I began entering my art into competitive exhibitions and to my surprise not only was I getting into the exhibits, but I was receiving awards for the work, something that had never happened before.

What I had undergone was a complete process of self-reinvention. The person I had been while not completely gone had a new relationship with how to approach creativity. It was less about trying to make a living off of art and more about making something really fantastic. By giving up the old precepts of how I defined success I had found success without seeking it.

None of this is easy, I was fortunate enough that a part of my support structure remained intact. I had friends that encouraged me and the internal fortitude to not give up. I had discovered a new way of being that was more dependent upon my belief in myself and not in how I perceived others saw me.

But the work is not finished, I continue to look for new ways to express myself, my new life motto is, “anything can happen” and I am not afraid to see where that path takes me next.

Let’s talk work? Tell us more about your career, what can you share with our community?
I have been successful at getting out of my own way, which is an achievement in itself. One of the high points of my career was when I was chosen to Participate in the Herradura Tequila Barrel Challenge. In 2013, 10 artists from 8 cities in the United States were selected to compete in the challenge. The first phase was to compete locally for a $10,000.00 cash prize. Each artist was given a full-sized tequila barrel, no there was not any tequila in it, and 60 days to turn that barrel into a work of art. The winner would then go on to compete against the local winners from the other cities for a $100,000.00 grand prize at Art Basel in Miami FL.  I won the local competition in Santa Fe, but not the national competition in Miami. Regardless it was an amazing experience and definitely pushed me outside of my comfort zone.

Another high point came in 2018 when the DeYoung Museum in San Francisco CA, ran a contest in conjunction with the Teotihuacan: City of Water, City of Fire exhibit. A contestant could submit any kind of work, paintings, photography, sculpture, poetry, etc. I submitted a number of digital drawings that were fantasy depictions of the ancient city Teotihuacan. Once again, I was shocked to learn that I was one of four selected winners and received free airfare to Mexico City, which was another life changing experience.

The point is all of this happened after I thought my art career was over. If anything, I’ve learned not to give up, anything can happen if you believe in yourself and you are willing to work hard to achieve your goals. The point is, you can never find out how far you can stretch your boundaries if you are closed to the idea of working outside of your wheelhouse. Always jump at opportunities and do not be afraid to fail. Learn from the experience and move on to the next challenge. You might just happen to win!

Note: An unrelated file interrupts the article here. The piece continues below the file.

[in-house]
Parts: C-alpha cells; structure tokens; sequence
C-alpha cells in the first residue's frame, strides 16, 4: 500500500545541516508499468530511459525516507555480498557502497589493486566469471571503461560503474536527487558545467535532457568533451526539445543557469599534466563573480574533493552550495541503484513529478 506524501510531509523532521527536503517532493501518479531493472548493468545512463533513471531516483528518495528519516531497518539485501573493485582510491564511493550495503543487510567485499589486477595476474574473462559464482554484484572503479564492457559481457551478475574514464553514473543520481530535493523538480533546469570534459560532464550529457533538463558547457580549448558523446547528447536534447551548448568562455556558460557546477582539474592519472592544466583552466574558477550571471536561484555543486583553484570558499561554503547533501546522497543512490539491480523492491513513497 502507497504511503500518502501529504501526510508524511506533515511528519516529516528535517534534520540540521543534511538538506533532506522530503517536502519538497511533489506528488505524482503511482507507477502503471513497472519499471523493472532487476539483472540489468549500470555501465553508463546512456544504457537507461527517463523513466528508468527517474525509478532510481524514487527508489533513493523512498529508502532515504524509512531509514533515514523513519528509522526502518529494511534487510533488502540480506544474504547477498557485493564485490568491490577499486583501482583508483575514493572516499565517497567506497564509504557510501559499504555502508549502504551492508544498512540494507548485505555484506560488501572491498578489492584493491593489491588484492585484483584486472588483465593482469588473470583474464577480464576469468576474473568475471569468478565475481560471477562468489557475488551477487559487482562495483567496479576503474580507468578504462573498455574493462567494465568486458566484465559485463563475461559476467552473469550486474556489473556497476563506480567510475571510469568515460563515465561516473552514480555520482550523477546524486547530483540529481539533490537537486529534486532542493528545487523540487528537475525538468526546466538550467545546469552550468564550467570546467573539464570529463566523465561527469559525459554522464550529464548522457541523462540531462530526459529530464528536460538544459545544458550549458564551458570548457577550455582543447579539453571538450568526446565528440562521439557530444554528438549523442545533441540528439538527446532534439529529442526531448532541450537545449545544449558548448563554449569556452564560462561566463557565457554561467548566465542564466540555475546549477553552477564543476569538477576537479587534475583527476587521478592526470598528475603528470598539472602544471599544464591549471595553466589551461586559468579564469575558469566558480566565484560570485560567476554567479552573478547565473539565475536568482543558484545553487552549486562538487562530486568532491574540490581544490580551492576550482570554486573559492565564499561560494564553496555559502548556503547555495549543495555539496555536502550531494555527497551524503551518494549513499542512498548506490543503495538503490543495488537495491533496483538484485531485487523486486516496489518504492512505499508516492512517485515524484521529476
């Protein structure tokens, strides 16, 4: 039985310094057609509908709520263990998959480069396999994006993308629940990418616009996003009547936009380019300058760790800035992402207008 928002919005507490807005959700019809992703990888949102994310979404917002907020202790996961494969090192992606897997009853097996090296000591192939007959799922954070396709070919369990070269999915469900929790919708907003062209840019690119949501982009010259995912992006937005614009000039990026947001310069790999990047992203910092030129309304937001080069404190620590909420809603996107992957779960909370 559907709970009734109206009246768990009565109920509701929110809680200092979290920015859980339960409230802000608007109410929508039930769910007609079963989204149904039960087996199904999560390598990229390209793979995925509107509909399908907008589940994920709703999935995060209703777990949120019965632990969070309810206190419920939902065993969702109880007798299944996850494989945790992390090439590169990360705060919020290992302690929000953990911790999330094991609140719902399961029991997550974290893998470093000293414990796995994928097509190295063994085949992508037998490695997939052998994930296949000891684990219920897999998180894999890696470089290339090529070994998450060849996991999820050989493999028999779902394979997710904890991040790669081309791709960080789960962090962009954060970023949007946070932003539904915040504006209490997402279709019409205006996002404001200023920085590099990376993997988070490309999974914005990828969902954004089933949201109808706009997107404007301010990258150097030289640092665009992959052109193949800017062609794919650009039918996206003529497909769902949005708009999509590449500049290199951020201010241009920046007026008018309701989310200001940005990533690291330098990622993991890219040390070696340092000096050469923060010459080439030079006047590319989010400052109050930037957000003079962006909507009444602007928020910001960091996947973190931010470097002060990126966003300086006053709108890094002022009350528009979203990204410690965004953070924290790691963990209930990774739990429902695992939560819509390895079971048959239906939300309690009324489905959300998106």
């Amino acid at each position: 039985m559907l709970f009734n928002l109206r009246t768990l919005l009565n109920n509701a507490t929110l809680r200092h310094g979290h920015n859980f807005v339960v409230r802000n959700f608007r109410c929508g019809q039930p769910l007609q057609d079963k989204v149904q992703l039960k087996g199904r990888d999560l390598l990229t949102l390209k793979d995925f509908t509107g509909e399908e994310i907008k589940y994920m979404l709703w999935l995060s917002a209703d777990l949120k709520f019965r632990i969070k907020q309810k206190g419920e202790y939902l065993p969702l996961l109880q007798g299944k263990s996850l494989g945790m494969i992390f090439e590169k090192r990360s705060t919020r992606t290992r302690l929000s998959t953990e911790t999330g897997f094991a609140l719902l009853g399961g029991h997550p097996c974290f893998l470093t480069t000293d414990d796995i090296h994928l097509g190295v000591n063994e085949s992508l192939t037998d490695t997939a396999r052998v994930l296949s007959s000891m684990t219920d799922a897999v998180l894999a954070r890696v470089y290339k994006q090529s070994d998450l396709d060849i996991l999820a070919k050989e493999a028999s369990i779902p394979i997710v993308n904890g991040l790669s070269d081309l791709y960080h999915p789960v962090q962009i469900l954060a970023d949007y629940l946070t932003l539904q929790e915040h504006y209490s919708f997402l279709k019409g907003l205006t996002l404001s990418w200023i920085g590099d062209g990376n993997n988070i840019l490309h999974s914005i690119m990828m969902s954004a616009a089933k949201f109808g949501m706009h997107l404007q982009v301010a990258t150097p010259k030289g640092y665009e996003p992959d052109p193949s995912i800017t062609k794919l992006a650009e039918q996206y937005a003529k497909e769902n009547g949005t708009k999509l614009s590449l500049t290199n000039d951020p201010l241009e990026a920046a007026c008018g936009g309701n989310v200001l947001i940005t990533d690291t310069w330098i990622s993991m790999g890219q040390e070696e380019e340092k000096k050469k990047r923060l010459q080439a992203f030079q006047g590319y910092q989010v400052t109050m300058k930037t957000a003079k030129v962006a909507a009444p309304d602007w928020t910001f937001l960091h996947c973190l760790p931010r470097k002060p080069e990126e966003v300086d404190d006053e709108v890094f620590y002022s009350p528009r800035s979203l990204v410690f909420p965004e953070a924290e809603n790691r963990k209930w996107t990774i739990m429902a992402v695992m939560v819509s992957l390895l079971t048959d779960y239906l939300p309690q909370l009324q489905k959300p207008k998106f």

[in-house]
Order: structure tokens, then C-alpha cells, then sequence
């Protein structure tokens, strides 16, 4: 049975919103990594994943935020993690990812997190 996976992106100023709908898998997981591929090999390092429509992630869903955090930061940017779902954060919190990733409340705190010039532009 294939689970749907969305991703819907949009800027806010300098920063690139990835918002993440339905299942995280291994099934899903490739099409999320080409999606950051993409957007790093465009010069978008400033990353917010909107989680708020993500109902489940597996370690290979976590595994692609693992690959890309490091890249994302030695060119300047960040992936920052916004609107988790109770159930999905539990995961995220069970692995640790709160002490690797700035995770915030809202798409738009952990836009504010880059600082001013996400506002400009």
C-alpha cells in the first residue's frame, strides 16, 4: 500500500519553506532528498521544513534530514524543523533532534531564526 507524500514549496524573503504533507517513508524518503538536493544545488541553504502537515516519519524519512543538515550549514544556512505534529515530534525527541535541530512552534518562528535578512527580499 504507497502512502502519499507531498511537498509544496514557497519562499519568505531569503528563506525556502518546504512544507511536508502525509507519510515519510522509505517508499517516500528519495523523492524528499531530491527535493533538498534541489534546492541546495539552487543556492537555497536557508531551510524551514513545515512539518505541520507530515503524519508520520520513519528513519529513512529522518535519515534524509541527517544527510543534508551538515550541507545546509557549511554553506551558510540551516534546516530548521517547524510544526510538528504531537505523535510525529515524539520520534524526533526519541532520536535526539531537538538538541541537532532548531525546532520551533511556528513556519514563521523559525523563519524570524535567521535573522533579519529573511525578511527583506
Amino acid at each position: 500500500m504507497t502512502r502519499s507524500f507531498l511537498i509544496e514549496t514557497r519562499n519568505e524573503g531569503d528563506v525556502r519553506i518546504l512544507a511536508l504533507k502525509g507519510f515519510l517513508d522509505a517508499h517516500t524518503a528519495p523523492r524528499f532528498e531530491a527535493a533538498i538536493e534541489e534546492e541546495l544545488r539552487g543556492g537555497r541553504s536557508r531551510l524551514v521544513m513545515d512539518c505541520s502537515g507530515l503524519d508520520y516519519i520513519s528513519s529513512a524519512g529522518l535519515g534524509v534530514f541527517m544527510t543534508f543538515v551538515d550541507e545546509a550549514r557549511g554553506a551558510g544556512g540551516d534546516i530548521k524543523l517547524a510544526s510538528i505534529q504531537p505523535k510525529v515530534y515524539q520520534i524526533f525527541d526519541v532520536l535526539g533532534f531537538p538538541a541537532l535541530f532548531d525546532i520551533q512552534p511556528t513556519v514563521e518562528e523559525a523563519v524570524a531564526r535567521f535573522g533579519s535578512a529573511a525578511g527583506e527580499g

If you had a friend visiting you, what are some of the local spots you’d want to take them around to?
Well this is Santa Fe and there is no shortage of places to see. Definitely the International Museum of Folk Art and The Wheelwright Museum of the American Indian. The Bahti Gallery on Palace and of course the gallery that shows my work, POP Santa Fe on Lincoln. For relaxation I recommend Ojo Caliente Resort and Spa just north of Abiquiu or people watching from the Bell Tower Bar at La Fonda on the Plaza. Restaurants are too numerous to name all of them, but La Choza in the Railyard, Maria’s on Cordova, Tia Sophia’s for breakfast and Rio Chama if you want an upscale experience. If you want to have a real local experience, try Sopapilla Factory about 15 miles north of Santa Fe in Pojoaque. You will get a cross section of locals, physicists and scientists from Los Alamos, Sikhs and other Northern New Mexican types. The food is both New Mexican and Mexican, there is a difference, and it’s inexpensive. Try the Carne Asada.

Who else deserves some credit and recognition?
My shoutout is to Darlene McElroy for her undying devotion to my work and James Marshal for his encouragement to begin making art again. If there is one book that has influenced how I see life it is Engine Summer by John Crowley, it deals with concepts of self-perception, communication, and how we become ourselves. I also want to dedicate this shoutout to William and Sharon Havu, owners of the Havu Gallery in Denver CO and Nick Ryan gallery director. A big shout out goes to Michael and Sharla Throckmorton-McDowell owners of Pop Gallery Santa Fe. And of course, my husband Mark Burton who puts up with all of this.

Website: http://maxdna.com